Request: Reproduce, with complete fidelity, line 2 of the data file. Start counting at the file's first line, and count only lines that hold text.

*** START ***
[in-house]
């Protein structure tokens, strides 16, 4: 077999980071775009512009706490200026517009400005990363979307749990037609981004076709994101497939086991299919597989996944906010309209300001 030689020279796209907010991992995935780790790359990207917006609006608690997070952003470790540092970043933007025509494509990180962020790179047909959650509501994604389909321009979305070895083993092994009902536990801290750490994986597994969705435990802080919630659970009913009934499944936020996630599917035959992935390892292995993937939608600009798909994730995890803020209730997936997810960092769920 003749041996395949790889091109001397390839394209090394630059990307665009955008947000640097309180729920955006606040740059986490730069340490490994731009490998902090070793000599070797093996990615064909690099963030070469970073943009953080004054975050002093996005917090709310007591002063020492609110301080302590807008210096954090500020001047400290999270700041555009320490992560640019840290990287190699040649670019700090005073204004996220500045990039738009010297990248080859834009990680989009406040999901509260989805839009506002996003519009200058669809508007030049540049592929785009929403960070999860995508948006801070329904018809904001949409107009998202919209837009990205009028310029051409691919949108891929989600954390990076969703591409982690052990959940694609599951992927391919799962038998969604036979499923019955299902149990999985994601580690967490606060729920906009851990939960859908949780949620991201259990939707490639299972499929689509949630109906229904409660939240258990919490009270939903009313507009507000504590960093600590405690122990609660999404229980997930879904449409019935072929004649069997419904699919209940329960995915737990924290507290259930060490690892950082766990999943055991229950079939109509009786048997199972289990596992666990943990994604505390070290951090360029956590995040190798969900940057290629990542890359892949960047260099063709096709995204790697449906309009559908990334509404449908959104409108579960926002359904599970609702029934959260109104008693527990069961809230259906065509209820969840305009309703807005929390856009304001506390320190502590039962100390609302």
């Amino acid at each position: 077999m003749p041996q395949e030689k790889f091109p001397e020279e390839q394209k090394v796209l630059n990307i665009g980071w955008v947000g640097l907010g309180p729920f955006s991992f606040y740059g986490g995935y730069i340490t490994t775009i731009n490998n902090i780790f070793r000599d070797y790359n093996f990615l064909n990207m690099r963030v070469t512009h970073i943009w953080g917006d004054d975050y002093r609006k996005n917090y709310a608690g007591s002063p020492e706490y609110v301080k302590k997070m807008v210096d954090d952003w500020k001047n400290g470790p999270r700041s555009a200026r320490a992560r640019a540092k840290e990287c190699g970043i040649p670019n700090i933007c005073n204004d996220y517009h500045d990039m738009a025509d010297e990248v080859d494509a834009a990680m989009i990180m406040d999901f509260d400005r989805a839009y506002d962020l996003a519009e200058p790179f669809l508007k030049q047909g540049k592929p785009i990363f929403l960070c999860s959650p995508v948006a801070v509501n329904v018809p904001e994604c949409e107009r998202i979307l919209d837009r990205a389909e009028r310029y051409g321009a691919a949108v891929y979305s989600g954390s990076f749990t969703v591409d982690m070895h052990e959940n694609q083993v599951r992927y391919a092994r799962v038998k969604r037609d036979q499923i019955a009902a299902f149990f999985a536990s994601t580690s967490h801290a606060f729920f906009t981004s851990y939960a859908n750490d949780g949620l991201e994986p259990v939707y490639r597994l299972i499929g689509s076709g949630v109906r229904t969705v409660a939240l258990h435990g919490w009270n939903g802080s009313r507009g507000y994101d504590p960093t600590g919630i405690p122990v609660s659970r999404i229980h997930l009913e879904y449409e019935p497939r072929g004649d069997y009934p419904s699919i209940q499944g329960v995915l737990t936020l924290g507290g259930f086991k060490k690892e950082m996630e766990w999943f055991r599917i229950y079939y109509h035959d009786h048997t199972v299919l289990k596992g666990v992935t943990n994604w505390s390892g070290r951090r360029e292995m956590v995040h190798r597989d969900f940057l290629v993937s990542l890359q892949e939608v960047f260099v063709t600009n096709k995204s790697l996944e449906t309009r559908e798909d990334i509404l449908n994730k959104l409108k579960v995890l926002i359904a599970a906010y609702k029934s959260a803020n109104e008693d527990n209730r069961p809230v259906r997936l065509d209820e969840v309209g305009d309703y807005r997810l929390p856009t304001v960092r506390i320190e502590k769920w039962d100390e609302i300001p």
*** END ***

């Protein structure tokens, strides 16, 4: 077999980071775009512009706490200026517009400005990363979307749990037609981004076709994101497939086991299919597989996944906010309209300001 030689020279796209907010991992995935780790790359990207917006609006608690997070952003470790540092970043933007025509494509990180962020790179047909959650509501994604389909321009979305070895083993092994009902536990801290750490994986597994969705435990802080919630659970009913009934499944936020996630599917035959992935390892292995993937939608600009798909994730995890803020209730997936997810960092769920 003749041996395949790889091109001397390839394209090394630059990307665009955008947000640097309180729920955006606040740059986490730069340490490994731009490998902090070793000599070797093996990615064909690099963030070469970073943009953080004054975050002093996005917090709310007591002063020492609110301080302590807008210096954090500020001047400290999270700041555009320490992560640019840290990287190699040649670019700090005073204004996220500045990039738009010297990248080859834009990680989009406040999901509260989805839009506002996003519009200058669809508007030049540049592929785009929403960070999860995508948006801070329904018809904001949409107009998202919209837009990205009028310029051409691919949108891929989600954390990076969703591409982690052990959940694609599951992927391919799962038998969604036979499923019955299902149990999985994601580690967490606060729920906009851990939960859908949780949620991201259990939707490639299972499929689509949630109906229904409660939240258990919490009270939903009313507009507000504590960093600590405690122990609660999404229980997930879904449409019935072929004649069997419904699919209940329960995915737990924290507290259930060490690892950082766990999943055991229950079939109509009786048997199972289990596992666990943990994604505390070290951090360029956590995040190798969900940057290629990542890359892949960047260099063709096709995204790697449906309009559908990334509404449908959104409108579960926002359904599970609702029934959260109104008693527990069961809230259906065509209820969840305009309703807005929390856009304001506390320190502590039962100390609302």